In this group of very old patients, it was not surprising to find that the association between global comorbidity (Charlson Index) and 5-year mortality was stronger than other common diseases or cardiovascular risk factors. Furthermore, none of the variables associated with lower 5-year mortality, which lost significance in the multivariate analysis, was also surprising. Patients aged 85 years at baseline who survived 5 years of follow-up were predominantly female and they had significantly better baseline functional status for basic ADL, better cognitive performance, lower nutritional risk, lower risk of falls, less percentage of heart failure and COPD, and were taking less chronic prescription drugs, an item closely related to comorbidity.

A recently published Leiden 85+ study reported that the number of abnormalities in seven routine laboratory measurements predicts 5-year mortality as accurately as gait speed and instrumental ADL disability.21 When we evaluated blood laboratory tests that individually could be associated with increased risk of mortality, results found that anemia and low levels of total cholesterol, HDL cholesterol, and LDL cholesterol were associated with a higher risk of 5-year mortality; while CD4/CD8 ratio, levels of vitamin D and thyroid hormone were not. When each of these variables were incorporated separately in the logistic regression model for 5-year mortality analysis, all of them resulted in changing the model, and reaffirmed the significance of the previously identified IL and Charlson index as the associated independent variables.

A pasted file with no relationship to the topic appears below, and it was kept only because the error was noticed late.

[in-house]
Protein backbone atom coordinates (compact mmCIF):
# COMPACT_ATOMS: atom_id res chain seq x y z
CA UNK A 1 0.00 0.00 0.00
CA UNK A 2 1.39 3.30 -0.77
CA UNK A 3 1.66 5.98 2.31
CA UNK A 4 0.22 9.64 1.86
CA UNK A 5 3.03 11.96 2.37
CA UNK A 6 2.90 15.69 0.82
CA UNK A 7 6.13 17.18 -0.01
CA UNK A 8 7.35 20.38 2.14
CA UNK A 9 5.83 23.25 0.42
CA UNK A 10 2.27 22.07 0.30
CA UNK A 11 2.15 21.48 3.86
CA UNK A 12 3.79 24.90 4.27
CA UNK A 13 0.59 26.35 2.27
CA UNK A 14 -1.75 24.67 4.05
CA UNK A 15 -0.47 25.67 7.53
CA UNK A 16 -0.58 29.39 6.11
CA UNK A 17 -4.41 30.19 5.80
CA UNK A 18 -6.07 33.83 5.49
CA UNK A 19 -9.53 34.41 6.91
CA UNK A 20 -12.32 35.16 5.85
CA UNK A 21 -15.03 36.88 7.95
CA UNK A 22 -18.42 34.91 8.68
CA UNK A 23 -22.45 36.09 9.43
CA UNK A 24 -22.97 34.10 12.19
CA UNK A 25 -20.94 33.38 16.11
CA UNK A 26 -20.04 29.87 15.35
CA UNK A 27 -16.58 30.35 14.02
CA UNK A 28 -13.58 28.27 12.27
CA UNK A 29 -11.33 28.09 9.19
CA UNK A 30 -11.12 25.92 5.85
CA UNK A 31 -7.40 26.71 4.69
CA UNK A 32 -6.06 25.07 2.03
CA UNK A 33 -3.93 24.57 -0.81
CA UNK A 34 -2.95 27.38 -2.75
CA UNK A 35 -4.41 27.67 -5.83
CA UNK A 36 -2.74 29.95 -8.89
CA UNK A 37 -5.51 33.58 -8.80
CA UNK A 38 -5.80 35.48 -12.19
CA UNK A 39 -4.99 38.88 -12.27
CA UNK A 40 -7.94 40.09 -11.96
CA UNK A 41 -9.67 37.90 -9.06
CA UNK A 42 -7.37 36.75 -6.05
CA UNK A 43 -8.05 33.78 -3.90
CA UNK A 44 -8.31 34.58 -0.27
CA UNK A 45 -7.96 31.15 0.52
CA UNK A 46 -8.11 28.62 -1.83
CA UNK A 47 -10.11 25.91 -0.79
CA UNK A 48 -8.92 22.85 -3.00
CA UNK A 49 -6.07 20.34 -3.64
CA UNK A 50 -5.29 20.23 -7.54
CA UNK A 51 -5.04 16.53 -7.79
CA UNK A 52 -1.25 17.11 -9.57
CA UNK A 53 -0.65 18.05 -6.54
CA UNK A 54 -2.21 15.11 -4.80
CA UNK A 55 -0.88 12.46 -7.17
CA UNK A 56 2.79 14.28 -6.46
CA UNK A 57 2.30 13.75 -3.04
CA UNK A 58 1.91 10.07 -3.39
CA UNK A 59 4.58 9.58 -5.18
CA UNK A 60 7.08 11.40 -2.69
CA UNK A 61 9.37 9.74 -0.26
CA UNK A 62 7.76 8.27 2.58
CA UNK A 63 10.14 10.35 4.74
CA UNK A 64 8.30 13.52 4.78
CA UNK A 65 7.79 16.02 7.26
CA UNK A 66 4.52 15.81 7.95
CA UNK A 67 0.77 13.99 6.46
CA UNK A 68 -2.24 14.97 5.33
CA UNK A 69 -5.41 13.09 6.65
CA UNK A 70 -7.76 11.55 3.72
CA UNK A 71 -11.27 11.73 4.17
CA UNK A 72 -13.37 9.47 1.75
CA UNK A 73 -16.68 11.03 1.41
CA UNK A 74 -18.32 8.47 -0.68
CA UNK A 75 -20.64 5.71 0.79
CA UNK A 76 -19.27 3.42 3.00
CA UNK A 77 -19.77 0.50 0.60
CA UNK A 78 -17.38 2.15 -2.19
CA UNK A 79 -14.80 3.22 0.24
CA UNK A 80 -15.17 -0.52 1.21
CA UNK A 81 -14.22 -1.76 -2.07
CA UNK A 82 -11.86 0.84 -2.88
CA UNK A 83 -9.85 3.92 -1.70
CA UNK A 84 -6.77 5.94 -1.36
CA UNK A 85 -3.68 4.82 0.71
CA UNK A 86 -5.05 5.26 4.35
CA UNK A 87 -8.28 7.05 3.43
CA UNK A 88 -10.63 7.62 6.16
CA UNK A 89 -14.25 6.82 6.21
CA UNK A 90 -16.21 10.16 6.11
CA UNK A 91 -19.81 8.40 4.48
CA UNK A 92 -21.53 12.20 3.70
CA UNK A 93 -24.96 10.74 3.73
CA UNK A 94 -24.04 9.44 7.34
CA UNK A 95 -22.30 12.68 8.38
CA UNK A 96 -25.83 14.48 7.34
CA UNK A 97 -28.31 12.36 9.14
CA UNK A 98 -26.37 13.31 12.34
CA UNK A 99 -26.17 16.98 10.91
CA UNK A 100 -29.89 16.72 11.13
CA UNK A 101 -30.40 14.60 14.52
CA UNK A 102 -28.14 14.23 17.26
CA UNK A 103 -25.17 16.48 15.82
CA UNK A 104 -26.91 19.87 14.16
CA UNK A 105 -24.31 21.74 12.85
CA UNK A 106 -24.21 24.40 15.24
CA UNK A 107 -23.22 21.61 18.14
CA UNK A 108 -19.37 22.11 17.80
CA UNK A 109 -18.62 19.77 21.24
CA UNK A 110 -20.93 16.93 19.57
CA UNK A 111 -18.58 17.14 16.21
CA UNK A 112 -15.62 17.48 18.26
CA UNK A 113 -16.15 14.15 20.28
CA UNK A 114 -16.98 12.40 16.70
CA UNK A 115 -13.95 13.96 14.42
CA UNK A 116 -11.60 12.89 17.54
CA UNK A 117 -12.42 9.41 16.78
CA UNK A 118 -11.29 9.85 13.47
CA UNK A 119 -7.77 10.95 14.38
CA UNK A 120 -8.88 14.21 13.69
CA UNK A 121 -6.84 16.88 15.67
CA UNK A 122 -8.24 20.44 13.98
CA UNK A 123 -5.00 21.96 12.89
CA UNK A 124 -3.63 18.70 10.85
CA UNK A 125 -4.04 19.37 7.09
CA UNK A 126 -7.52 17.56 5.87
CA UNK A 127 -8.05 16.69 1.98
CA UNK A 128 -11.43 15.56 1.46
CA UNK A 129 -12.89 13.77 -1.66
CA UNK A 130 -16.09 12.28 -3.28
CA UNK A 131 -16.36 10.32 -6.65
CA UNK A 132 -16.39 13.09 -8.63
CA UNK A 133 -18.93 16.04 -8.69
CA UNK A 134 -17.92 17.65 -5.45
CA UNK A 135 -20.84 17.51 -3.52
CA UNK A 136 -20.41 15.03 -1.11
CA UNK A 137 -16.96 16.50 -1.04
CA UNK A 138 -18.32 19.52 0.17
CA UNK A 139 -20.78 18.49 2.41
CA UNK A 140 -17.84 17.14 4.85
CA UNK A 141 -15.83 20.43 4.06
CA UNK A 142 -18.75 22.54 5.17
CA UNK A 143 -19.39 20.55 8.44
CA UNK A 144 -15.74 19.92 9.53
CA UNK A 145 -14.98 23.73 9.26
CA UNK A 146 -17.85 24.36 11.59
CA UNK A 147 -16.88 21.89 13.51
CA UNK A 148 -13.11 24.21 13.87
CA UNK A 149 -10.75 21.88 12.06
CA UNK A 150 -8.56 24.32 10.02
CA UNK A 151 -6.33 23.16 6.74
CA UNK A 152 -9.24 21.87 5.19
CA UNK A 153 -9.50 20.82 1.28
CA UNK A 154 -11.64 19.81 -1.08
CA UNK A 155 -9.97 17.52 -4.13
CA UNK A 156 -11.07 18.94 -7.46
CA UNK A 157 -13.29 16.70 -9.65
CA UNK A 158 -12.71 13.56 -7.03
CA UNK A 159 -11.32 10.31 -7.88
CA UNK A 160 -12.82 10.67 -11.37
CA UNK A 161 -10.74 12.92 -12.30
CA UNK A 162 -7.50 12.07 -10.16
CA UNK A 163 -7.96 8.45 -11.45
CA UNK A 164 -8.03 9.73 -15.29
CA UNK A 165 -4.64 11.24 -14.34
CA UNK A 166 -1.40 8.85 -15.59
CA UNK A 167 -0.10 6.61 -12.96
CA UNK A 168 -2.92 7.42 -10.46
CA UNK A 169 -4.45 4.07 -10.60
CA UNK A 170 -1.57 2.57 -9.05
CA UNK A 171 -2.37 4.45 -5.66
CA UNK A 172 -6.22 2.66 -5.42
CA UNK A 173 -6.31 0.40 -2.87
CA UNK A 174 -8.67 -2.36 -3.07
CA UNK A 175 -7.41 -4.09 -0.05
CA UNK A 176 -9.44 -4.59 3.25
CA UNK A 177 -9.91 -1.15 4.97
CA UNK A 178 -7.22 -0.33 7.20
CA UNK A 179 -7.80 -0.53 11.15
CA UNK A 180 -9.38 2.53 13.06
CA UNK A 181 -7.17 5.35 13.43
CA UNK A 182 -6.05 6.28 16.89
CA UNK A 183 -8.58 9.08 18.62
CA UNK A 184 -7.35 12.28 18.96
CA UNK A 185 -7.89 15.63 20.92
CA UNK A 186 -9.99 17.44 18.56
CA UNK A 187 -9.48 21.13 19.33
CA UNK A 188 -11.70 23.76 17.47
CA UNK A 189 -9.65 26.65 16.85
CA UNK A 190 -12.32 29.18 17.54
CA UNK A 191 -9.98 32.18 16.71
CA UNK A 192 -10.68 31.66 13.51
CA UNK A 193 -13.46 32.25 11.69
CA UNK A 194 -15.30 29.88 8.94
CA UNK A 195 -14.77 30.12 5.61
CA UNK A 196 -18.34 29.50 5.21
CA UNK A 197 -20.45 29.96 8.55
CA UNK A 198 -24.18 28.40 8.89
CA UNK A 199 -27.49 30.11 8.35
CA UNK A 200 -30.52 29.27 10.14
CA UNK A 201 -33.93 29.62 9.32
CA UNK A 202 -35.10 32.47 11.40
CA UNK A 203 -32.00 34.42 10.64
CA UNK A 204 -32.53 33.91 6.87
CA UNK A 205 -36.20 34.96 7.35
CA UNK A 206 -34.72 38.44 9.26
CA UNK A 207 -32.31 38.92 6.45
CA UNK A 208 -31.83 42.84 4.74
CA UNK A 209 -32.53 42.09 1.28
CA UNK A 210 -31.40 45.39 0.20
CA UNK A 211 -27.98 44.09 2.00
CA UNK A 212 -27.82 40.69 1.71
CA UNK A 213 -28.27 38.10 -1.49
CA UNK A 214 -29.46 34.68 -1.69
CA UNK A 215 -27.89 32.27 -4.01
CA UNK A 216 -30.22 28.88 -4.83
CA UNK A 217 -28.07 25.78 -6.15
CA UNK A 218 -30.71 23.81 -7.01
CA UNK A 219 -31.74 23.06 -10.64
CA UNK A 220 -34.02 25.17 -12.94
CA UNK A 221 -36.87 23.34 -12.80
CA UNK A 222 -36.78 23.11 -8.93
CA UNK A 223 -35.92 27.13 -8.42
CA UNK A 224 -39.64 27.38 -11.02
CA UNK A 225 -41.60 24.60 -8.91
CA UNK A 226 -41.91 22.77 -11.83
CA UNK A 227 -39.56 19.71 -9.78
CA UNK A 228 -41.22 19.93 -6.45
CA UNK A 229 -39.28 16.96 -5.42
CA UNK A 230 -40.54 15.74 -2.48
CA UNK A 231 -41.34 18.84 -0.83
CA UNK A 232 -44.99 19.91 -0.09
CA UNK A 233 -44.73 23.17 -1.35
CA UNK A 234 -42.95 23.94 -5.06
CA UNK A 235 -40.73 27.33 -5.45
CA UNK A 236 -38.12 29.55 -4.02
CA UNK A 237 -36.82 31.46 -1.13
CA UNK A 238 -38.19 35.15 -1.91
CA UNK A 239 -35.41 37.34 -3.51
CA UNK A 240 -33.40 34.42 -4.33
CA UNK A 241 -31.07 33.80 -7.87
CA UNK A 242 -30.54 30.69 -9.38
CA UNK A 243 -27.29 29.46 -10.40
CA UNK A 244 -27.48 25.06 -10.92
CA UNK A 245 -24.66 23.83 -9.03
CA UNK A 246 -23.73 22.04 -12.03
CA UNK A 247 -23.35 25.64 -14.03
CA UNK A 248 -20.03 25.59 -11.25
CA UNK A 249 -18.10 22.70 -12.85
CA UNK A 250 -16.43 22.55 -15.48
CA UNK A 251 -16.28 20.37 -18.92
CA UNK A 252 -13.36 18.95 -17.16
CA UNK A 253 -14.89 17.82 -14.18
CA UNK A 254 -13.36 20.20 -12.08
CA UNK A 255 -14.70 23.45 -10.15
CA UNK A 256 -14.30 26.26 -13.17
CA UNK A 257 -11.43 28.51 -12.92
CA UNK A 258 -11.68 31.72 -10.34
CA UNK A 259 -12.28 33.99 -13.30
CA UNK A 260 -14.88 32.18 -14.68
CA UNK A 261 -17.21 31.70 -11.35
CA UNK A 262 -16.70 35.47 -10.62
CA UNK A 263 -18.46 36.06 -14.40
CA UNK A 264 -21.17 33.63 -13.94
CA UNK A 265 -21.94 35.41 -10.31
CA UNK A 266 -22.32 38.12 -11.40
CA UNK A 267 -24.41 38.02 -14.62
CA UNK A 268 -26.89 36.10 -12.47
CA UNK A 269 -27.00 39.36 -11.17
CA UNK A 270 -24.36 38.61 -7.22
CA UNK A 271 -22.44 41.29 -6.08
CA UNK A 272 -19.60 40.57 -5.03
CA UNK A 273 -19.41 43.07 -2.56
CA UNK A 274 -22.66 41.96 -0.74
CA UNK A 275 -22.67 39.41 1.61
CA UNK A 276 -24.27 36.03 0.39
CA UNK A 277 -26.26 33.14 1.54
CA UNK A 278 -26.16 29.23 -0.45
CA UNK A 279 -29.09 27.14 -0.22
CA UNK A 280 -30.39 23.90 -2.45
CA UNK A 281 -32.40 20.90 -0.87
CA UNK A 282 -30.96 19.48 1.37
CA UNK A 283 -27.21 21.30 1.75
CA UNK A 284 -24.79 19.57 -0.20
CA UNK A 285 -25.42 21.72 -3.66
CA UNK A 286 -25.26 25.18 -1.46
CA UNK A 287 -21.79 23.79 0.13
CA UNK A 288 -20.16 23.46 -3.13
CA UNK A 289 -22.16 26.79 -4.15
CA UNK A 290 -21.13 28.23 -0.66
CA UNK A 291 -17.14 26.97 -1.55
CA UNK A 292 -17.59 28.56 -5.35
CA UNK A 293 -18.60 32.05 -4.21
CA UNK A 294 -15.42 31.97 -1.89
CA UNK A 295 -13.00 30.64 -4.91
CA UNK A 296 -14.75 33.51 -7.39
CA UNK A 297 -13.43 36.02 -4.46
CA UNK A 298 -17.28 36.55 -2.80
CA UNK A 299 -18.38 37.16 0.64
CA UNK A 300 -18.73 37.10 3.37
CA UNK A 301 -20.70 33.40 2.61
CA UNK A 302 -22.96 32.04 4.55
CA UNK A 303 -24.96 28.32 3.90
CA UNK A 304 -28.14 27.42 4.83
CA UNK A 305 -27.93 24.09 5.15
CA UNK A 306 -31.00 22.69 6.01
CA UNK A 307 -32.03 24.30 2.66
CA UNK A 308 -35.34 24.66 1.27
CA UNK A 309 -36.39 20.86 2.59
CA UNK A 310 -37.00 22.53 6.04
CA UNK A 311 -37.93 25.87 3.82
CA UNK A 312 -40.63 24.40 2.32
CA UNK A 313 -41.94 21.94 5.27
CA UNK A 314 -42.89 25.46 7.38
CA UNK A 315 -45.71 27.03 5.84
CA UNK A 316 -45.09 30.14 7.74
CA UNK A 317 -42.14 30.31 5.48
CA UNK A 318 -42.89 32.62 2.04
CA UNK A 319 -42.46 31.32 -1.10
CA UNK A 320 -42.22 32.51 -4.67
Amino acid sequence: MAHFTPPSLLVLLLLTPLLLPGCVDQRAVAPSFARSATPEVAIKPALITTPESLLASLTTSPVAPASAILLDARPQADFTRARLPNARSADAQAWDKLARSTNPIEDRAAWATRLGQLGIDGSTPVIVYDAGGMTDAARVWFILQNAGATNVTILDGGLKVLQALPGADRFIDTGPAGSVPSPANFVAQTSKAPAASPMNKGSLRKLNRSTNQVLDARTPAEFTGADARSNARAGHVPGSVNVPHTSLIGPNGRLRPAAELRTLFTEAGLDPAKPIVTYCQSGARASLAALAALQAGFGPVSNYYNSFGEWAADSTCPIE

In accordance with the previous results of several published studies in persons aged ≥85 years, anemia increased mortality in these population, with a mortality HR reported of 1.41 for prevalent anemia and 2.08 for incident anemia.23 Similarly, previously results of the OCTABAIX cohort showed that mortality was higher among the group of patients with anemia, and this finding reached statistically significant differences after 3 years of follow-up.24 In the present study, a new evaluation after 5 years of follow-up, showed that the association persisted but with less statistical power, and the signification was lost after the multivariate analysis.